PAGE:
A director at the Florida Department of Agriculture resigned abruptly after a woman reported he sent three pictures of his genitals to her a day after they met at a business meeting in Virginia.
An investigation into the actions of Travis Tucker, director of the division of fruit and vegetables at the agency, began Dec. 5, two days after the woman received the unsolicited images, according to a recently released report by the office of inspector general at the Florida Department of Agriculture.
Tucker resigned from his position three days later. He would have been fired for sexually harassing an employee who was conducting business with the Department of Agriculture, according to the report, which was released March 16.
Tucker, who was paid an annual salary of $90,300, oversaw 112 employees. He had worked at the agency in Bartow for three years.
Many of the details about the incident and investigation, such as where the woman works, were not released. The department first released a heavily redacted investigative report by Capt. Travis Eisenhauer of the office of the inspector general, earlier this month.
In response to a public records request from The Ledger, the department again released a redacted report that did not identify the woman who filed the complaint or where she worked. An entire paragraph was redacted in one section of the report.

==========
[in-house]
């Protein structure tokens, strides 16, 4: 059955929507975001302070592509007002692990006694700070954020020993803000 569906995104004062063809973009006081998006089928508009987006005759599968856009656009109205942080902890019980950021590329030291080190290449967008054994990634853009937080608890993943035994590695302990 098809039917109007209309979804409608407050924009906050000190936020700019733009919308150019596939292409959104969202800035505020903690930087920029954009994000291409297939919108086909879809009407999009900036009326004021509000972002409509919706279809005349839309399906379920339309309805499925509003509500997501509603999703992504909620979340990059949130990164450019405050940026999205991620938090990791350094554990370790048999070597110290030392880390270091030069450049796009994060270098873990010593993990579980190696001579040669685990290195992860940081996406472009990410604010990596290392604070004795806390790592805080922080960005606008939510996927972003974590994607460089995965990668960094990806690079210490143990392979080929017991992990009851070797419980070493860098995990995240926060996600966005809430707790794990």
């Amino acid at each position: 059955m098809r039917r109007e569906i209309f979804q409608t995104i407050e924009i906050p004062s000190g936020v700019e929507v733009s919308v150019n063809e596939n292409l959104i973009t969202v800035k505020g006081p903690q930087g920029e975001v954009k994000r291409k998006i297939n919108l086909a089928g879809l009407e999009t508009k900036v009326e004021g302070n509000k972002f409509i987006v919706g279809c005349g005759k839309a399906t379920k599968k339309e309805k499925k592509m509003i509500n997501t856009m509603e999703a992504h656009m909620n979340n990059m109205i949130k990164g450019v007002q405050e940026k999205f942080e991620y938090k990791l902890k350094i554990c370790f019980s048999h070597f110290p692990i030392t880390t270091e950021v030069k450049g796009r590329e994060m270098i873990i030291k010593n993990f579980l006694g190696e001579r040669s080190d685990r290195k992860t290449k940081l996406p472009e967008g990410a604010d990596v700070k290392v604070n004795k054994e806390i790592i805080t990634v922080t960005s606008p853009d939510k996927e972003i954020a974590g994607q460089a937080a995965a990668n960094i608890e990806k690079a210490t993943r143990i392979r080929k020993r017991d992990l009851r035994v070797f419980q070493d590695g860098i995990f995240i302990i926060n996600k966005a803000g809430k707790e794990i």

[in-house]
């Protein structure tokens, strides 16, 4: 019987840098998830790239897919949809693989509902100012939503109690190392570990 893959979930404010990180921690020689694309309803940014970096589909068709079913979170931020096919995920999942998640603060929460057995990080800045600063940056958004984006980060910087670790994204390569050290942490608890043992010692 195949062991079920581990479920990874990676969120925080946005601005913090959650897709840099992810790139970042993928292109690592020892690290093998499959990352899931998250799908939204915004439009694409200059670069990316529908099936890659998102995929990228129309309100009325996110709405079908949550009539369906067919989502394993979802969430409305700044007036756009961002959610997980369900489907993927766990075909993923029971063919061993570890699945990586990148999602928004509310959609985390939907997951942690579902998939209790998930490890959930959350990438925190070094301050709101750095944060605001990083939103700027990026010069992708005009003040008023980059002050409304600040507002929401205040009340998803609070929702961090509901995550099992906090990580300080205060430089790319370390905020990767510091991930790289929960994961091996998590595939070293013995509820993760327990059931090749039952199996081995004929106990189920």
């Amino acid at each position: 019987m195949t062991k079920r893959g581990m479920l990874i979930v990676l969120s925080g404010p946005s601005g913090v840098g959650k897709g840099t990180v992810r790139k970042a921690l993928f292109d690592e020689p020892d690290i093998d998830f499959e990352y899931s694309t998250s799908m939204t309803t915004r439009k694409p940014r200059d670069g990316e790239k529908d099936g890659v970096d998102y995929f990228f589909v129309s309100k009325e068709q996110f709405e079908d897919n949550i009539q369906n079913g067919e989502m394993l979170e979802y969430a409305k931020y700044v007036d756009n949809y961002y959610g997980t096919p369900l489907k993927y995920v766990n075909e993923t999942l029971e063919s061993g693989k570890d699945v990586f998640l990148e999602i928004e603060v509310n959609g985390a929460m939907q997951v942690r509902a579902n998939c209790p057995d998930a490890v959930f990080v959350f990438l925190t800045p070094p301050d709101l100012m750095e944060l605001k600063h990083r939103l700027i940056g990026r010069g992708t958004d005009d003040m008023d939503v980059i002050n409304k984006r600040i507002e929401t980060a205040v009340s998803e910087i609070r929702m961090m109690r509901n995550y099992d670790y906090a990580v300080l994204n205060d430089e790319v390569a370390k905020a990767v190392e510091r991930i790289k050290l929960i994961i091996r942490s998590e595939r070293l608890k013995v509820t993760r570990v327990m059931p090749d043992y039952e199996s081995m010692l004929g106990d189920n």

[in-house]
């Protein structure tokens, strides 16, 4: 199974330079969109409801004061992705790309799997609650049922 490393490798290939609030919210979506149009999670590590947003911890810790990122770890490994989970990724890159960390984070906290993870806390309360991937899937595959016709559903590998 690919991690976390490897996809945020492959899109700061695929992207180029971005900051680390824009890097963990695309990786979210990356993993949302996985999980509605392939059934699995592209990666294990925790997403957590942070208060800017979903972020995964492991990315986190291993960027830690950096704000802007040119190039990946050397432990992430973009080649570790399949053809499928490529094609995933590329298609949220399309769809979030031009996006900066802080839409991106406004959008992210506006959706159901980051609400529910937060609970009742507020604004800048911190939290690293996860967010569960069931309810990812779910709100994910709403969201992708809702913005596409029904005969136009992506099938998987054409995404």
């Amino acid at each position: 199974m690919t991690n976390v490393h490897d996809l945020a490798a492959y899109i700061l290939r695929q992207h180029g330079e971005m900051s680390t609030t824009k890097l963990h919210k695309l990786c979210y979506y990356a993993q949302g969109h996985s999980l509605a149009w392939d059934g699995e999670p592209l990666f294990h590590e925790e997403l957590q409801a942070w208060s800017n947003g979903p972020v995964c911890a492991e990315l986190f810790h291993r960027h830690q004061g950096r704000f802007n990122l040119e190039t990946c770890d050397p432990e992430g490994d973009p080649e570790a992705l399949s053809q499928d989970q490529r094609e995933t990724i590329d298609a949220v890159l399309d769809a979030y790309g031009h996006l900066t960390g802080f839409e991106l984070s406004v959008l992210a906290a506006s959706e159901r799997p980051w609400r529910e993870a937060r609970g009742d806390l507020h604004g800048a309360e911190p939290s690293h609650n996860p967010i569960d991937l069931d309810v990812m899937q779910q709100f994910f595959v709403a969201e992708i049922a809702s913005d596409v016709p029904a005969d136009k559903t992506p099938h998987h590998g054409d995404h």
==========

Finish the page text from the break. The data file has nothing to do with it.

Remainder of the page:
The department cited an exemption that applies to criminal investigative information.
Barbara Petersen, president of the First Amendment Foundation in Florida, said that exemption does not apply.
“The exemption cited applies specifically to criminal investigative information and not to investigative reports by an inspector general,” Petersen wrote.
The report shows that Tucker traveled to Arlington, Va., on Dec. 1 for an Association of Fruit and Vegetable Inspection and Standardization Agencies meeting. The two met Dec. 2 and Tucker sent an “overly friendly” text message later that afternoon, according to the report. On Dec. 3, Tucker continued to send text messages, including three photos of his genitals.
On Dec. 4, Mike Joyner, assistant commissioner with the department, received the complaint. Four days later, during an interview with investigators, Tucker received a letter from Joey Hicks, chief of personnel management, telling him that he would be fired.
Tucker provided a statement, admitting that he sent the images from his personal phone and said he misinterpreted the woman’s text messages. He said he was going through personal issues at home, had “misinterpreted some things” and “this was me stepping way outside the lines.”
When interviewed, the woman said she thought it was odd that she received so much attention from Tucker. She said she assumed it was because her office would be working with Tucker in the near future, according to the report.
Later, Tucker made references to sending her a picture.
The woman told Tucker to “fire at will,” “thinking he would perhaps send a joke or ‘not politically correct’ image,” according to the report.
Tucker then sent three image files of his genitals with the message, “a few from this morning ;-)”.
The woman did not respond to the message.
Original article here.